[Cdt-l] Well marked? Hah!
Jim and_or Ginny Owen
spiriteagle99 at hotmail.com
Mon Nov 29 21:32:45 CST 2010
You shoulda been there in 1999 - It IS well marked now - comparatively.
The operative statement in your post is - One really has to pay attention to navigation.
Congratulations - and welcome to the Society of the Frequently Lost
> Date: Mon, 29 Nov 2010 17:04:26 -0500
> From: rick.ostheimer at sbcglobal.net
> To: cdt-l at backcountry.net
> Subject: [Cdt-l] Well marked? Hah!
> I hiked from Crazy Cook to Steamboat Springs in '10 and plan on picking
> up the hike nobo this summer at the end of June. The CDT is NOT well
> marked. On BLM lands in NM, there were posts about every quarter mile
> some of which had blown down or been knocked down by cows. You could
> barely see from one to the other and frequently would have to go beyond
> the post you were at before you spotted the next one. Occasionally
> there were blazes cut into pines in the wooded sections. In many places
> it is cross country. Sometimes there was a herd path, but frequently
> there wasn't much of one. Since it was a high snow year, in S Colorado
> the trail was frequently hidden under the snow. That said, the portion
> of the trail that coincides with the Colorado Trail is usually better
> marked----except, where turns off one dirt road onto another aren't
> followed by a sign to let you know you've turned onto the right path.
> Hah! I had two of those the same day, but at least the afternoon
> thunderstorm was over the trail dirt road rather than the longer road
> that I was following.
> I was rushed in my final prep work and when I loaded OOO's GPS track,
> the Delorme software kindly dropped a lot of points so it would all
> fit. It did warn me, but I didn't realize how much that would degrade
> the value of the GPS. (I've fixed that indiscretion for this year.) I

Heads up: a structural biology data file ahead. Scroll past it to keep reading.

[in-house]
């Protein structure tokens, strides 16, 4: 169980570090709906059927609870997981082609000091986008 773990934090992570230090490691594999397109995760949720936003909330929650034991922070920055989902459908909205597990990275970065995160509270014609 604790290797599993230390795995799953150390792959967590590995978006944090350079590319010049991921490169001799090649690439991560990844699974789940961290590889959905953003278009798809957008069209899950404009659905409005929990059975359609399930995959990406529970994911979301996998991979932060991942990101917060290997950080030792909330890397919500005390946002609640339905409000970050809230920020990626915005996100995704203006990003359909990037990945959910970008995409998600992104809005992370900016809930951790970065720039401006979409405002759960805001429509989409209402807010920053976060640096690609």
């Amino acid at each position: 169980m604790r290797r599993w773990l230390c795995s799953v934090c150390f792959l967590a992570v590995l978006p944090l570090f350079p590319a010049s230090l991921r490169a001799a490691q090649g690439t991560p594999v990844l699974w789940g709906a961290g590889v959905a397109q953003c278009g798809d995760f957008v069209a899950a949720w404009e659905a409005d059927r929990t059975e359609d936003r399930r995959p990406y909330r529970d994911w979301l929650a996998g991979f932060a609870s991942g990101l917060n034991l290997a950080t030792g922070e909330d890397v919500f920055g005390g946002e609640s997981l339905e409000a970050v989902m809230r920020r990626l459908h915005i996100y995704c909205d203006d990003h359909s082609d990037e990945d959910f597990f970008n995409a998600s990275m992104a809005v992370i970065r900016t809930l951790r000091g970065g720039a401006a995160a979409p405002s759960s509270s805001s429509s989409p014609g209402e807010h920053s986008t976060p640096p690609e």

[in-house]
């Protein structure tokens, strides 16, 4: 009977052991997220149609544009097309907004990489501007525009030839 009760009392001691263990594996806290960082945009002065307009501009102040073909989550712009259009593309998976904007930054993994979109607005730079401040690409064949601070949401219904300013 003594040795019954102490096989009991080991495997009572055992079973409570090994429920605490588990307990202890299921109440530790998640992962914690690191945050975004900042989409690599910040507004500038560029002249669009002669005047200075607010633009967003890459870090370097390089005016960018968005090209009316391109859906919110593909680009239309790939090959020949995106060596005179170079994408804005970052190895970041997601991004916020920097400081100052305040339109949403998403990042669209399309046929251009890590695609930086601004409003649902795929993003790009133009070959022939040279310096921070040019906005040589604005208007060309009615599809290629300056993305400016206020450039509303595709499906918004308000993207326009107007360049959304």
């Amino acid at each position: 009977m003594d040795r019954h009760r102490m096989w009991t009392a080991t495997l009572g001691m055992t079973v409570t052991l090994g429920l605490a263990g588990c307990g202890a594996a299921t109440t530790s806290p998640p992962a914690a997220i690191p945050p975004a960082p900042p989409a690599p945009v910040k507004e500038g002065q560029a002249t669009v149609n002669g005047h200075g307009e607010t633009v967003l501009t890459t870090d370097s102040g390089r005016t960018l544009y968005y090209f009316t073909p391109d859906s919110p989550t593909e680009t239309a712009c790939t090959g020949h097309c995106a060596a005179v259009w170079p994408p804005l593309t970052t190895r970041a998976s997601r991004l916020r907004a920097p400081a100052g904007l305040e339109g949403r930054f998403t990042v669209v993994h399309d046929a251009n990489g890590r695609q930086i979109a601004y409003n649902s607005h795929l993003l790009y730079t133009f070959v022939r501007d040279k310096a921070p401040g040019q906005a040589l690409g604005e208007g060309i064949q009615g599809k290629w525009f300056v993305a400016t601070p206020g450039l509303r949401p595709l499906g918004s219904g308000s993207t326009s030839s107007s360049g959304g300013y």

> misplaced the trail frequently due to not checking my map frequently.
> After learning the hard way, when I finally made a point of orienting
> myself on the maps relative to the topography I could see around me
> frequently, the "misplacing" of the trail diminished. I learned to
> double check on the maps at every trail and/or road intersection, as
> every time I failed to do so, it seemed I'd be heading the wrong way.
> One really has to pay attention to navigation. I carried an MP3 player,
> but only felt secure in listening to it on long road-walk sections like
> the trek into and out of Pie Town. Also, I found that the Wolf Guides
> were very difficult to translate from sobo (as they're written) to nobo
> (as I was travelling).
> I guess what I'm saying is, if you and your lady plan for some alone
> time, you need to both be comfortable with navigating with map and
> compass, and have your own sets of maps. I second the 4 eyes are better
> than 2 comment. The brief times when I was hiking with others tended to
> be times I didn't get misplaced, because one or the other of us
> questioned a wrong turn quickly and we put our heads together to
> interpret the maps.
> In spite of these navigation difficulties, the CDT was the wildest, most
> beautiful of the three long distance trails I've been on to date.
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